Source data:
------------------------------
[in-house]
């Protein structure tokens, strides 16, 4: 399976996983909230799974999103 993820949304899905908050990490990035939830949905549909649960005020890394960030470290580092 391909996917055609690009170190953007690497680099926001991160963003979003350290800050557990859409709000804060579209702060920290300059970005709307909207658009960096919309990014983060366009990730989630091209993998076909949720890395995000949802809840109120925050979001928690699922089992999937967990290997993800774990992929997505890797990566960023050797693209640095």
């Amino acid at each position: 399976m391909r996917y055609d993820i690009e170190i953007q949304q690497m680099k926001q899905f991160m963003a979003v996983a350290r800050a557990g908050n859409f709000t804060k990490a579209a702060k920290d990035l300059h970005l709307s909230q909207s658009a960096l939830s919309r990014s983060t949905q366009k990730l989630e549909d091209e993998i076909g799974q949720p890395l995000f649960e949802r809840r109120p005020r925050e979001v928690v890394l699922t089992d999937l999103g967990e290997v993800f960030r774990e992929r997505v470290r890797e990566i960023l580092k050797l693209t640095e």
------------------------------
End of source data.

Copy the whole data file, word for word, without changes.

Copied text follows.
[in-house]
């Protein structure tokens, strides 16, 4: 399976996983909230799974999103 993820949304899905908050990490990035939830949905549909649960005020890394960030470290580092 391909996917055609690009170190953007690497680099926001991160963003979003350290800050557990859409709000804060579209702060920290300059970005709307909207658009960096919309990014983060366009990730989630091209993998076909949720890395995000949802809840109120925050979001928690699922089992999937967990290997993800774990992929997505890797990566960023050797693209640095």
């Amino acid at each position: 399976m391909r996917y055609d993820i690009e170190i953007q949304q690497m680099k926001q899905f991160m963003a979003v996983a350290r800050a557990g908050n859409f709000t804060k990490a579209a702060k920290d990035l300059h970005l709307s909230q909207s658009a960096l939830s919309r990014s983060t949905q366009k990730l989630e549909d091209e993998i076909g799974q949720p890395l995000f649960e949802r809840r109120p005020r925050e979001v928690v890394l699922t089992d999937l999103g967990e290997v993800f960030r774990e992929r997505v470290r890797e990566i960023l580092k050797l693209t640095e």